Since it's September, there aren't as many tourists around; everyone has settled back to their routines after la rentrée, except for people like me whose school programs don't start until the end of the month, and all the other people who were enjoying a leisurely lunch in one of the cafés along the Place Royale, where the tables are set out under the trees on either side of the grassy promenade, and pigeons land on the wooden boards piled with baguettes waiting to be sliced to peck up the breadcrumbs, making me - just for a minute - glad that I don't eat gluten.

There are more places to walk below the château, which is built on a rather steep outcropping; the gardens are designed to be viewed from the balconies and terraces above, laid out in the Italian Renaissance style, with many plantings commemorating Marguerite d’Angoulème and Henri II de Navarre, Henri IV's grandparents.

Henri IV was not only King of Navarre, but also of Béarn, and these two regions along with Aragon and Bigorre straddled today's French-Spanish border to form their own royal realm. The traditional arms of the Béarn area have two cows on them, possibly due to the influence of the turn-of-the-millennium (the one separating BCE and CE, that is) Celtic peoples known as the Vaccaei who lived in Northern Spain, and who were linked to herding and wheat-farming, although one of the sites I'm googling through (you learn so many interesting [and potentially useless, but still interesting] things when blogging like this) claims that they were actually a set of warrior clans, and the name came from vacos, an old Celtic word for "killer." On the other hand there's a Béarnais authority that says the French word for cow, vache, traces its roots back to these tribes, so perhaps they were cow-herders as much as, or instead of, soldiers. Whatever the origin, the people in Béarn are proud of their cows, and you see them on many flags and banners.

Another thing the people around here are proud of is their vulture population, as I mentioned in my last post. There must have been a healthy bunch of the birds back at the end of the 19th century when Jean-Théodore Lanne, a local artist and sculptor, made this monument to grace a fountain at Place Saint-Louis de Gonzague in one of the older areas of downtown Pau. I must admit it's a refreshing change from the usual nobleman-on-horseback one generally sees (or the tipsy merbabies and busty women commonly decorating fountains in Paris), if a bit grim.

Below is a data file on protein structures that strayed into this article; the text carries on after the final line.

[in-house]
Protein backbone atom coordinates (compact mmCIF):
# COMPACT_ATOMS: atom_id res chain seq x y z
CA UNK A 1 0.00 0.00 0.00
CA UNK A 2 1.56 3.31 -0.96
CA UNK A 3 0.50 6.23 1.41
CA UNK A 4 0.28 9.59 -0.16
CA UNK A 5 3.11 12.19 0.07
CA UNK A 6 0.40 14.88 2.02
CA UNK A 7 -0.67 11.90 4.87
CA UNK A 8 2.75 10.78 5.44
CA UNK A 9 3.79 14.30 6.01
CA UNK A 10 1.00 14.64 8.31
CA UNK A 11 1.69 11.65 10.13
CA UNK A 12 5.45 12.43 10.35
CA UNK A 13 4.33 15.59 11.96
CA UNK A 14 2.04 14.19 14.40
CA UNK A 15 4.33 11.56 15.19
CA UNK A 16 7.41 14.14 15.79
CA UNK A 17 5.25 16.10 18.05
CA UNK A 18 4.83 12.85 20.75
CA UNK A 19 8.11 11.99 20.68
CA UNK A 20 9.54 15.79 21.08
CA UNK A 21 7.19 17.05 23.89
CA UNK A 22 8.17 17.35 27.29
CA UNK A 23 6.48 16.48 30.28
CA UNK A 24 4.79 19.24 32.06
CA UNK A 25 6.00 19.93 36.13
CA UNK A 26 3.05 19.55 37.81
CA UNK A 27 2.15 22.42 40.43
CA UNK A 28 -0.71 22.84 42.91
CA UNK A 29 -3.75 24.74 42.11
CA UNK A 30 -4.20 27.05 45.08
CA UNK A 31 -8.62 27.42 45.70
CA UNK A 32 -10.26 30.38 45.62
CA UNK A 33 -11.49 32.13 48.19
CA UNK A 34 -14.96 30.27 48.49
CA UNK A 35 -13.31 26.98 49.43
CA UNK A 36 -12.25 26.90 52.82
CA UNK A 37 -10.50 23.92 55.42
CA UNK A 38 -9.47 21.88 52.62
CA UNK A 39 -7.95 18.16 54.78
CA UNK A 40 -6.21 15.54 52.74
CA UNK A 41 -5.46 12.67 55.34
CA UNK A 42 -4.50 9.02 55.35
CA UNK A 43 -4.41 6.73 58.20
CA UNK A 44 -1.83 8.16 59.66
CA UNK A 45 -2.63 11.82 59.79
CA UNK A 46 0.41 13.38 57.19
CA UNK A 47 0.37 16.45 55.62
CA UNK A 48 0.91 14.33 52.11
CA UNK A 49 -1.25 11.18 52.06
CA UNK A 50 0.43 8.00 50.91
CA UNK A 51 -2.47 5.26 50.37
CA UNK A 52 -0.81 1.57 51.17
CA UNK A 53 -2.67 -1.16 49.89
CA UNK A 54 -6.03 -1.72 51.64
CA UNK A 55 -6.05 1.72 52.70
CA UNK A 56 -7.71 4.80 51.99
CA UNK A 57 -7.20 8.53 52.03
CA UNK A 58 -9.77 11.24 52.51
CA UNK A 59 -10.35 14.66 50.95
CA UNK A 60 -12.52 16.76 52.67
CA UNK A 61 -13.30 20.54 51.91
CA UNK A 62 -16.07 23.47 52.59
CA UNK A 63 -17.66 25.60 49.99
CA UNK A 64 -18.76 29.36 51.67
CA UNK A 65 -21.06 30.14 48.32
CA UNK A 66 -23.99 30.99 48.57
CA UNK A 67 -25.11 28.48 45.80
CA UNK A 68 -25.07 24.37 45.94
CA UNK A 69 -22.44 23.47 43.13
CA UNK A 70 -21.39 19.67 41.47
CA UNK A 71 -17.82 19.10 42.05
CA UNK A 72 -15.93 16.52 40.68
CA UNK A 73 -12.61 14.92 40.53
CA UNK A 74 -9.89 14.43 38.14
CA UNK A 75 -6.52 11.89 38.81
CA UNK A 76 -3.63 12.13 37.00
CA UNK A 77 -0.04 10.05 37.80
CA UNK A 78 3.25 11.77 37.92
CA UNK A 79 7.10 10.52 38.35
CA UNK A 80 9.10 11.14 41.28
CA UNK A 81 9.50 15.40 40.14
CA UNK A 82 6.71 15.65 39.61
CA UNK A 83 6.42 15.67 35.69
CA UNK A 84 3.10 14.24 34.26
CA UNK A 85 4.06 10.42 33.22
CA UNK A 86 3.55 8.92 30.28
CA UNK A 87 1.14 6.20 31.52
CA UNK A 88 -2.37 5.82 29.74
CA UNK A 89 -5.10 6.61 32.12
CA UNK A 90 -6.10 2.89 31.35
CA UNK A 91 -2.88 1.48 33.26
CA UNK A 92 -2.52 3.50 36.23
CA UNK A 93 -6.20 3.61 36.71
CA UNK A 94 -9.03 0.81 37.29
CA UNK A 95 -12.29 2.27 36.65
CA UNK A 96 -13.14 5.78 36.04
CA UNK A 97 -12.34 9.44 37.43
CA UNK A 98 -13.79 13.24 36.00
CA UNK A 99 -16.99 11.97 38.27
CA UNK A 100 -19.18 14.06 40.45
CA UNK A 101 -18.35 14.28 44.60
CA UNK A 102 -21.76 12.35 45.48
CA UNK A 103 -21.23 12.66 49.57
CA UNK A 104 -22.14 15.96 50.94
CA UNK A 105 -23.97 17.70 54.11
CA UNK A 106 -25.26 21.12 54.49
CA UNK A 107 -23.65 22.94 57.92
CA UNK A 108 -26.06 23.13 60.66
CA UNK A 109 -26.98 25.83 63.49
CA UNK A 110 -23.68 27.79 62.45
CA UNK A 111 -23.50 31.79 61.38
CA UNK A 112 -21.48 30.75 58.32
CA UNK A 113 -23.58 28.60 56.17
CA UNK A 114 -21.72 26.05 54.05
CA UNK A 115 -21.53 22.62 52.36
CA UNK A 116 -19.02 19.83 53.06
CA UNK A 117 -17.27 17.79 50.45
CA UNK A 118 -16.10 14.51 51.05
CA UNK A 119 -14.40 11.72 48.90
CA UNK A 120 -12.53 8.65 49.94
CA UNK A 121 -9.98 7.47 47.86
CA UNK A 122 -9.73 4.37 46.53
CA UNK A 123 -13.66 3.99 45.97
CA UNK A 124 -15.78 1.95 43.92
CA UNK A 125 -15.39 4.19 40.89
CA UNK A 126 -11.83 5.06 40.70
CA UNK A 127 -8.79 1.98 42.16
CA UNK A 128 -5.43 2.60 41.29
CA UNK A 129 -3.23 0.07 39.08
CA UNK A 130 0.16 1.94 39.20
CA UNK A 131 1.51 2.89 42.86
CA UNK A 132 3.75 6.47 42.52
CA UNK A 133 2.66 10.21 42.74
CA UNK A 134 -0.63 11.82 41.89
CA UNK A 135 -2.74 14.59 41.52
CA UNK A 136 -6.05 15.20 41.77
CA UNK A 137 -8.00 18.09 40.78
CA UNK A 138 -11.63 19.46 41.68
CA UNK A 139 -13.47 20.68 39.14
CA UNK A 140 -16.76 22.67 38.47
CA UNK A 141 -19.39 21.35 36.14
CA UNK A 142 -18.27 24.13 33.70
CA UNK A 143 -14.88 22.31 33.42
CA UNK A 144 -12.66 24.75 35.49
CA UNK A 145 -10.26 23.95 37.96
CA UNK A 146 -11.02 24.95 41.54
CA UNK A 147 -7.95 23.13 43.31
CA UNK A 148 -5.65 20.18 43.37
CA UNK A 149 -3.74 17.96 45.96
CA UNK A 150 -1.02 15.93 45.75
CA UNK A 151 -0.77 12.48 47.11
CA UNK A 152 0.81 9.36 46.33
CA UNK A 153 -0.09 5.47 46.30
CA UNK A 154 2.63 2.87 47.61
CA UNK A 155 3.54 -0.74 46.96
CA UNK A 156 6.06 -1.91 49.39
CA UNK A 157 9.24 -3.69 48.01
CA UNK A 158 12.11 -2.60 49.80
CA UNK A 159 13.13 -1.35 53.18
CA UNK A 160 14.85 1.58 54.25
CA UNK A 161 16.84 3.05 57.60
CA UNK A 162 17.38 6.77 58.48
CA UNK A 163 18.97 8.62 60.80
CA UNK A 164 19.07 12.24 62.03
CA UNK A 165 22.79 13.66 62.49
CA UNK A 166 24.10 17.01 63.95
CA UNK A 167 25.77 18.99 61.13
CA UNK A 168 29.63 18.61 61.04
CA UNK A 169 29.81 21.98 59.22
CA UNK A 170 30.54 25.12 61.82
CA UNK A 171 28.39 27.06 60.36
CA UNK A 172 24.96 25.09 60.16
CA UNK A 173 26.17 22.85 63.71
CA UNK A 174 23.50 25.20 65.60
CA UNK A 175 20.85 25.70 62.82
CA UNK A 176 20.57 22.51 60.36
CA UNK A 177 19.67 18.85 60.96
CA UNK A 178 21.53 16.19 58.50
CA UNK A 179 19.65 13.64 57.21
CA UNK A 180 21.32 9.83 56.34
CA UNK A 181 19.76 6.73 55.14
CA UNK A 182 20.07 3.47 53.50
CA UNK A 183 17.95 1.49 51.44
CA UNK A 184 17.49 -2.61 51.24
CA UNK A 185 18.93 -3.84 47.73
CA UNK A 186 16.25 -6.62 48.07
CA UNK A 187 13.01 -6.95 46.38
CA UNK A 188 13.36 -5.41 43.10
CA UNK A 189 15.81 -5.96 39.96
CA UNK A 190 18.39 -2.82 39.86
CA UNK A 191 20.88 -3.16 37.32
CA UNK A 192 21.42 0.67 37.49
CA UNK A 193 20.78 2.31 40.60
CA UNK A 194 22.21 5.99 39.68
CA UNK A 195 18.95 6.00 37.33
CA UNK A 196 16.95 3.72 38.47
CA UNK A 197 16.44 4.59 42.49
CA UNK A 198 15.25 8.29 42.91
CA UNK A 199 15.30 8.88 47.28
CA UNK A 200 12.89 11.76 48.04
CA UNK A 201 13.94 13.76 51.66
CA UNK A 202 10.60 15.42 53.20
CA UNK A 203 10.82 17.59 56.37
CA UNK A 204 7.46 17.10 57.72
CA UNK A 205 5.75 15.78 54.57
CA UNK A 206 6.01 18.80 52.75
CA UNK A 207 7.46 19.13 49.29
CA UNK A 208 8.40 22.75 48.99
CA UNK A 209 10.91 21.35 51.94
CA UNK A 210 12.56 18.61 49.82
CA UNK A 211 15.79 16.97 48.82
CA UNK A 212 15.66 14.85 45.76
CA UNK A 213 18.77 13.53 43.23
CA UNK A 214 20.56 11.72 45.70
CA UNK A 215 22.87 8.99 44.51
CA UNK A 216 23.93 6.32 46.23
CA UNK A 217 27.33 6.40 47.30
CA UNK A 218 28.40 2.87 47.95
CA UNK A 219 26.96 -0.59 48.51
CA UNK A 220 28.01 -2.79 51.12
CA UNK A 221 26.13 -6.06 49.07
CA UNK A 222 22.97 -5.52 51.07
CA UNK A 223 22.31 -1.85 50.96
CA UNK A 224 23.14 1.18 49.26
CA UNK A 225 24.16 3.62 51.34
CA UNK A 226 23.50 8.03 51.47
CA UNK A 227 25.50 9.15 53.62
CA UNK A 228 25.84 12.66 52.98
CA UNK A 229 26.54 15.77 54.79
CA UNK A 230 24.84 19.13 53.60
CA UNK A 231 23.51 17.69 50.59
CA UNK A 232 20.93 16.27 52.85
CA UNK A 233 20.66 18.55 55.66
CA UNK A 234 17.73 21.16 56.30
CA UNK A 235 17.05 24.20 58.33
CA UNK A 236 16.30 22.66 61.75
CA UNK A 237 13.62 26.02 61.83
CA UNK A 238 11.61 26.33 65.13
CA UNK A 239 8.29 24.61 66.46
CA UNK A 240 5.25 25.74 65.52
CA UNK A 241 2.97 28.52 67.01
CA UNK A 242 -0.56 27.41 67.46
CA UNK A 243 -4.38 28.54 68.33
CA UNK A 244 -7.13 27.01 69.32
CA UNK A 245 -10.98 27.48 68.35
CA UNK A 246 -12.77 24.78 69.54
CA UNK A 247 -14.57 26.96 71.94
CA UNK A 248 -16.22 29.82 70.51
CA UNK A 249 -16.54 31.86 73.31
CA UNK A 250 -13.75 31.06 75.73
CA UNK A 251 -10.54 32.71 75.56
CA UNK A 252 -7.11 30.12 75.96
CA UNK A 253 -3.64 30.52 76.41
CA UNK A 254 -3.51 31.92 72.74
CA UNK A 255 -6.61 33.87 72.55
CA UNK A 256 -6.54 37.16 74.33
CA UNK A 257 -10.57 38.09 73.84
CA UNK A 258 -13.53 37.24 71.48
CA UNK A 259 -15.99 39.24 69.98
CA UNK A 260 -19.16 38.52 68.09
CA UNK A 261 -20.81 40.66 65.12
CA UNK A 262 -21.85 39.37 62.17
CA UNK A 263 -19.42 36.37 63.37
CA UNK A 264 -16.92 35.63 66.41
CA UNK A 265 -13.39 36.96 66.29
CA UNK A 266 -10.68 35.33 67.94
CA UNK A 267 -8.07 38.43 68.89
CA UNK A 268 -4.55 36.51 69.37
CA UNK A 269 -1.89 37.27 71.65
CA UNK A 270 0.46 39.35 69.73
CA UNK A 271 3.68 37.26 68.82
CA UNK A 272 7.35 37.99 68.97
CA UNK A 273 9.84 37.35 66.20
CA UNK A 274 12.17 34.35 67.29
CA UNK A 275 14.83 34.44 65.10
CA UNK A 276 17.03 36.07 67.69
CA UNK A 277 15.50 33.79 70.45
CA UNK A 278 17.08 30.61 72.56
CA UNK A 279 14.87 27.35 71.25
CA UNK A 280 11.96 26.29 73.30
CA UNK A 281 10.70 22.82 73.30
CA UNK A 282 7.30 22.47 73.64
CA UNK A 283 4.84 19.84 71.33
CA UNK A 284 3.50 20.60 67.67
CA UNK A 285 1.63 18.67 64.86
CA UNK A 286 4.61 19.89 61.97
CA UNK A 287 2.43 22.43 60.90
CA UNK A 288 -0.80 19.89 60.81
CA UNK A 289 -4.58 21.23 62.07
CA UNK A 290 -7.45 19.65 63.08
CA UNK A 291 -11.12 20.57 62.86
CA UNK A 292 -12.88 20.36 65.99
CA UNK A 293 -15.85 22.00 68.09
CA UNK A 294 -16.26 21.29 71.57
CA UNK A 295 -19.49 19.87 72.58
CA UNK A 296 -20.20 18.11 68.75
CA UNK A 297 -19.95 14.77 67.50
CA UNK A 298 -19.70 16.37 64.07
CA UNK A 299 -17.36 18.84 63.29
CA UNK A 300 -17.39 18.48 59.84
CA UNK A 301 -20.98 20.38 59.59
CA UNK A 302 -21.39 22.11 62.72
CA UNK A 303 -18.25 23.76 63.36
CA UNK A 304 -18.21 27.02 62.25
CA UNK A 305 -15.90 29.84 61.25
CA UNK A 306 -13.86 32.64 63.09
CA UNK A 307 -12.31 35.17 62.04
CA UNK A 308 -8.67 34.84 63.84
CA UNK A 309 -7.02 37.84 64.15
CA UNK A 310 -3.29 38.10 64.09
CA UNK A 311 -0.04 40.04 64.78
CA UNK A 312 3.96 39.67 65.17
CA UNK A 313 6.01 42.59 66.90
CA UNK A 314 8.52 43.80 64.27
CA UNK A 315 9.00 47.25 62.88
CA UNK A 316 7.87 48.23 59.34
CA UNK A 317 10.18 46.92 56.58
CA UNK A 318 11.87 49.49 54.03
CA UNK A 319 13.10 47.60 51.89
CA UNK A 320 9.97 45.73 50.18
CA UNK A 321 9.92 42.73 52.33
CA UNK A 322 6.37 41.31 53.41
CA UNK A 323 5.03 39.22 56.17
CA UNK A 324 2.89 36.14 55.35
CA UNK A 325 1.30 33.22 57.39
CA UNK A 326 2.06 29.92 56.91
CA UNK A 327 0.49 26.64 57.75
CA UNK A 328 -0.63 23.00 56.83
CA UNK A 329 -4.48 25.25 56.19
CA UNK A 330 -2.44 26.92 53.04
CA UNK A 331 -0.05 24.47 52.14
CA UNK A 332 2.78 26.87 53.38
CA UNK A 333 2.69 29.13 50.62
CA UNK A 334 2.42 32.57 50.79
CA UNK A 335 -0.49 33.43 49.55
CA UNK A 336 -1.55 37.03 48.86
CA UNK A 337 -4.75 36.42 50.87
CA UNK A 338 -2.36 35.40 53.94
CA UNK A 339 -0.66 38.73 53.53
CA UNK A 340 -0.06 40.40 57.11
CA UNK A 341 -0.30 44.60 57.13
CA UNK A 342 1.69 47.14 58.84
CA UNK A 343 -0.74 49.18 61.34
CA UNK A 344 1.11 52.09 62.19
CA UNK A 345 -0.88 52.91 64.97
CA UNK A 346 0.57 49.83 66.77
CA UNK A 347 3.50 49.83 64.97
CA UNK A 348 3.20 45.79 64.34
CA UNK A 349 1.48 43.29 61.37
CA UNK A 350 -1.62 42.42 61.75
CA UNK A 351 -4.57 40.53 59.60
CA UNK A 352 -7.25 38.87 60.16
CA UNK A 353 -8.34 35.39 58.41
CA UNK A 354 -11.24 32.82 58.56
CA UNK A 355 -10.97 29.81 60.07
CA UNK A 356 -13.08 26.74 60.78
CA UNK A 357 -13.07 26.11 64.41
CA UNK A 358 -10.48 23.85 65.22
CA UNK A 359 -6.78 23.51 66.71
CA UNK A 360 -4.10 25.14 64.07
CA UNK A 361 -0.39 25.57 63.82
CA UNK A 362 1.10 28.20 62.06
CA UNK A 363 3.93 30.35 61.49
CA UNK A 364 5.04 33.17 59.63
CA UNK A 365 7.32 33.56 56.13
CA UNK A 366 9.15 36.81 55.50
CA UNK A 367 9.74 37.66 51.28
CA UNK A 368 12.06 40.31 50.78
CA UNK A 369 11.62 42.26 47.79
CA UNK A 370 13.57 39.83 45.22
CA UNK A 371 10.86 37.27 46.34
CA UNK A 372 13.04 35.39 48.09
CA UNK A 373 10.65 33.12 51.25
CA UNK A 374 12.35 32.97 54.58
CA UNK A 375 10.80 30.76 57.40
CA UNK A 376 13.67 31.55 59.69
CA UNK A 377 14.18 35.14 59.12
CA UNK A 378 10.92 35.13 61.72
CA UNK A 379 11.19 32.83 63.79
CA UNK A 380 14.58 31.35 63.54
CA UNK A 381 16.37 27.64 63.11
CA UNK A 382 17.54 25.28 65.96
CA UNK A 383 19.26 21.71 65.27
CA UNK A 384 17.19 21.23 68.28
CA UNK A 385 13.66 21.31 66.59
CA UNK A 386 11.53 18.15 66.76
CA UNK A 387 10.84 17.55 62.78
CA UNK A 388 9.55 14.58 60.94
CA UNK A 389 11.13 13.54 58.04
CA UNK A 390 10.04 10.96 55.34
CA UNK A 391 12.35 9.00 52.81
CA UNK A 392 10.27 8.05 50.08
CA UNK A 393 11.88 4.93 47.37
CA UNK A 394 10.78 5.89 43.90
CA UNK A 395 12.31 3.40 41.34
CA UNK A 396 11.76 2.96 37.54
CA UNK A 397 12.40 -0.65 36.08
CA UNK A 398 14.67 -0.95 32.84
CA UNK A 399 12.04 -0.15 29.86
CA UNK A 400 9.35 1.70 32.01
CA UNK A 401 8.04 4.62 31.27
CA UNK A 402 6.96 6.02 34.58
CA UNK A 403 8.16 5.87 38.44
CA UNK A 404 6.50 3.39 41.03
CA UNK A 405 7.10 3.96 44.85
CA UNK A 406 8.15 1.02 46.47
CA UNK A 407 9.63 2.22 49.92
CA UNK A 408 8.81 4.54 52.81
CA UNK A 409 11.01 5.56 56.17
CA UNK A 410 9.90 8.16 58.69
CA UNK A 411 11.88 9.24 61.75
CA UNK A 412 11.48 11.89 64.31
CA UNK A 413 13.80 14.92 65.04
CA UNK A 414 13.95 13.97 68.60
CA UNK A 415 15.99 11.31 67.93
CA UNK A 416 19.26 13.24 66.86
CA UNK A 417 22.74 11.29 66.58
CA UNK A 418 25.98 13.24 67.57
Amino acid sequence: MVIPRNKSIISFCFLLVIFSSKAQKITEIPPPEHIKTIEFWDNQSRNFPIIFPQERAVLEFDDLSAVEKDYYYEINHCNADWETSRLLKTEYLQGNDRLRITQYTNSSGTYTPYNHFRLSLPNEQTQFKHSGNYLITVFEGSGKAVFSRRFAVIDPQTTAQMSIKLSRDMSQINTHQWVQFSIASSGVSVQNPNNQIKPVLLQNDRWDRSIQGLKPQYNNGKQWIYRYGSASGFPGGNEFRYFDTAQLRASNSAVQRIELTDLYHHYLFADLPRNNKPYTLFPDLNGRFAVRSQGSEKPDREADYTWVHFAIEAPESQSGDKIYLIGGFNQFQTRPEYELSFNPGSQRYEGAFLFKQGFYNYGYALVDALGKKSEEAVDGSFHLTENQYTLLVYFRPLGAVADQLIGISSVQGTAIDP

From the terrace off the Boulevard des Pyrénées, between the shaded lawn of the Place Royale and the white-stoned building where the royal baby was born, you can look out to the south where the vultures live, over the rock-solid but previously politically fluid border between two countries, populated by a people who still retain their local customs and language, the béarnais dialect of the ancient langue d'oc, or occitan, and their pride in their history.

"Je ne tiens mon pays de Béarn que de Dieu et de mon épée." - Gaston Fébus in 1347, defying both French and English kings

"Je donne la France au Béarn, et non le Béarn à la France." - Henri IV in 1589, uniting the realm with the rest of the country


  1. PAU! I had got "Gau" in my head, and was rahther surprised with how small it was. For some reason, I was looking at maps of Lourdes the other day -- not sure why -- and now I feel I was rude not to stop by.

  2. Indeed, I am quite miffed. You'll have to send your Avatar running by in recompense.

    And I was at Pont de Gau, but in May, with Mom and John:

    I'd like to go to Lourdes - it's not that far away and there's a train that runs there. I might go the weekend of November 17th to celebrate my saint's day.